Ten penguins would probably do it but there are plenty of other reasons to plan an adventure on Phillip Island. This little island is big on activities for every weekend wanderer: surfers and sand-castle builders, wildlife watchers and sports spectators, foodies and fishing fans, jazz cats and history buffs. The best bit (aside from the penguins)? It's only a 90-minute drive from Melbourne. Jump in the car and you'll be there in a jiffy.

1. Swell beaches

Wave hello to some of the best surfing in the country. Declared Victoria's first National Surfing Reserve for its quality breaks and pristine environment, Phillip Island has four prime surf sites along its coast: Cape Woolamai, Smiths Beach, Summerland and Cat Bay. 

2. Destination dining 

Freshly-caught seafood and locally-sourced produce are served up with spectacular views at Phillip Island's dining hot spots. Relax with a pint by the fireplace at Rusty Water Brewery, or take in the Rhyll waterfront from the deck of The Foreshore Bar and Restaurant. On the outskirts of Cowes, The Shearing Shed is worth a visit for the sheer expanse of its farmland home. For a drop, visit family-run Purple Hen Wines for a cool climate tipple, or grab a latte at BEANd in San Remo.  

3. Cute suits

Fact: the collective noun for little penguins on land is a 'waddle'. And they waddle in seriously cute suits. Pay a visit to the Penguin Parade to watch them surface from a day's fishing and waddle up the beach to their burrows in the sand dunes. For a face-to-face sticky beak, book a spot in the underground viewing bunker.    

4. Koala time

Phillip Island is home to a huge population of koalas. For guaranteed sightings of our furry friends, visit the Koala Conservation Centre.Twitchers should visit Phillip Island in spring to see shearwater birds flock from Alaska to the warmer climate of the island. The birds breed here from September to April, so keep an eye out over summer as they find their mates and settle down. Best place to start? Join a local bird-watching tour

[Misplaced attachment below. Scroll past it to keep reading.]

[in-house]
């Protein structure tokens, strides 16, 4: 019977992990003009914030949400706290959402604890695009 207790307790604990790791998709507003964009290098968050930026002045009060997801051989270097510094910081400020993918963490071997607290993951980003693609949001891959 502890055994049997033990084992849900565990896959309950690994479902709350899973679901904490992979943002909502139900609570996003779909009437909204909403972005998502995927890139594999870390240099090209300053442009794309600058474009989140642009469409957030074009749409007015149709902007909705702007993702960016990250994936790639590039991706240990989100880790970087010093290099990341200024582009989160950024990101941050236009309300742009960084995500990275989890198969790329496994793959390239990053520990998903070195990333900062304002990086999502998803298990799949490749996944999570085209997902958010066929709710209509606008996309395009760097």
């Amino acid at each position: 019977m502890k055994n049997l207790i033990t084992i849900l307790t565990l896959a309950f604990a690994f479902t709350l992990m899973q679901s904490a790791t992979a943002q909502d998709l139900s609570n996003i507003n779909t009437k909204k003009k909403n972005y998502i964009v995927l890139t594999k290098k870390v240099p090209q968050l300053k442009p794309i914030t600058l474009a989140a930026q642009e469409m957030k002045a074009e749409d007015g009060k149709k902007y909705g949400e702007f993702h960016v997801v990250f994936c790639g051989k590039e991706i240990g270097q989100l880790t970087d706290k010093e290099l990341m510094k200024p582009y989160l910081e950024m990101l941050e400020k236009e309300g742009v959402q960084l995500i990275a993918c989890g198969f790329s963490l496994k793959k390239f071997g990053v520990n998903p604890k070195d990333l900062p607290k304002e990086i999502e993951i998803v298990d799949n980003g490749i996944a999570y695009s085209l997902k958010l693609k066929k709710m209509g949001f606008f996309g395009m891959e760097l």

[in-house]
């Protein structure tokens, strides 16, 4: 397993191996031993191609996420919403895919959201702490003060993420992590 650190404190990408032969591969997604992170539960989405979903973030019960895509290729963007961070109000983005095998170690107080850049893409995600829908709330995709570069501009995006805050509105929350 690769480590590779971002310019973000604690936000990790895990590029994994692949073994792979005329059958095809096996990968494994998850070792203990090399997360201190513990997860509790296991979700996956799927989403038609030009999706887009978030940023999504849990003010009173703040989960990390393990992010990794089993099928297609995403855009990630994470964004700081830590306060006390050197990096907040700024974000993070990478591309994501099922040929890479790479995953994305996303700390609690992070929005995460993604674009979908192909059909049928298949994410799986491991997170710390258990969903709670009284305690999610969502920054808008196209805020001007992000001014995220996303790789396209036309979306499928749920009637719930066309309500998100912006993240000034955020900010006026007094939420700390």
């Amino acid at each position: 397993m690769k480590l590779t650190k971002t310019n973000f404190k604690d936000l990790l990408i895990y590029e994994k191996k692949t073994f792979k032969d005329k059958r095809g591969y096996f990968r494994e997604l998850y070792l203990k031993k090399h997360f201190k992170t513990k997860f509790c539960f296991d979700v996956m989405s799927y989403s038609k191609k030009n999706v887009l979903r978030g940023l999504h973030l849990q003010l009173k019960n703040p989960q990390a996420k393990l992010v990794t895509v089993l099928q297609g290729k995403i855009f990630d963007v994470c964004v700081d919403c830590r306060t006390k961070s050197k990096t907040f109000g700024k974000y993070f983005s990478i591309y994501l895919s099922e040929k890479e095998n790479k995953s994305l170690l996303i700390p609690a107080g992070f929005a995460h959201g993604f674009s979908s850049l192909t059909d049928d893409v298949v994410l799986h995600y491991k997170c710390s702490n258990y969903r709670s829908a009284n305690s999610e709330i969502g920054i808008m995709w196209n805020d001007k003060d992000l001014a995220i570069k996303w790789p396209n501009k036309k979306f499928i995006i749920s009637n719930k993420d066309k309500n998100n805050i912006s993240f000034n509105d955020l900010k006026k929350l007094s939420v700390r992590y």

5. On the rocks

Some 35,000 seals make their home off the coast of Phillip Island at Seal Rocks, Australia's largest fur seal colony. Venture out on a boat cruise with Wild Oceans Eco Boat Adventures or Wildlife Coast Cruises to see the seals fish from the rocks, taking in the rugged coastline along the way.

6. A-maze-ing family fun   

This little island is big on family fun. Let the kids channel their inner Charlie at Pannys Phillip Island Chocolate Factory and burn off the sugar rush among the mazes, mini-golf and mysterious caves at A Maze'N Things, Phillip Island's award-winning theme park.  

7. Holiday catch ups

Angling for a fishing holiday? This is your island. Join the locals and snap up an excellent catch from the jetties at Cowes, Newhaven, Rhyll and San Remo. Cast your net further afield and take a fishing charter, or your own boat, out onto Westernport Bay. If you happen to return empty handed, stop by San Remo Fishing Co-operative to buy seafood straight off the boat. They also do the best fish and chips in town. 

8. Circuit breakers

Torque about motorsports: the famed Phillip Island Grand Prix circuit plays host each year to the Australian Motorcycle Grand Prix (October), World Superbike Championships (February) and the V8 Supercars (April). And any time of year, you can satisfy your need for speed on the go-kart track – a scale replica of the actual circuit – at the Grand Prix Circuit Visitor Centre.

9. Island grooves

Cats, the Phillip Island Jazz Festival is the toe-tapping-est way to get into the island groove. Every November, local and touring jazz bands bring three days of swing, gypsy and trad sounds to Cowes. The island tunes don't stop when the festival ends: live bands and solo acts can be found adding beats to sunny afternoon sessions and late-night revelry at venues all over the island.

10. Churchill Island

For a two-fold island experience, venture over to Churchill Island. History buffs, this is your dream island home. The site of the first farm in Victoria, this is the place to delve into pioneering history and nineteenth-century farming techniques. Watch whip cracking, sheep shearing and working dogs doing the hard yards. Jump aboard a Clydesdale-driven wagon or wander through the original homestead and traditional gardens at your own pace.


Unable to get data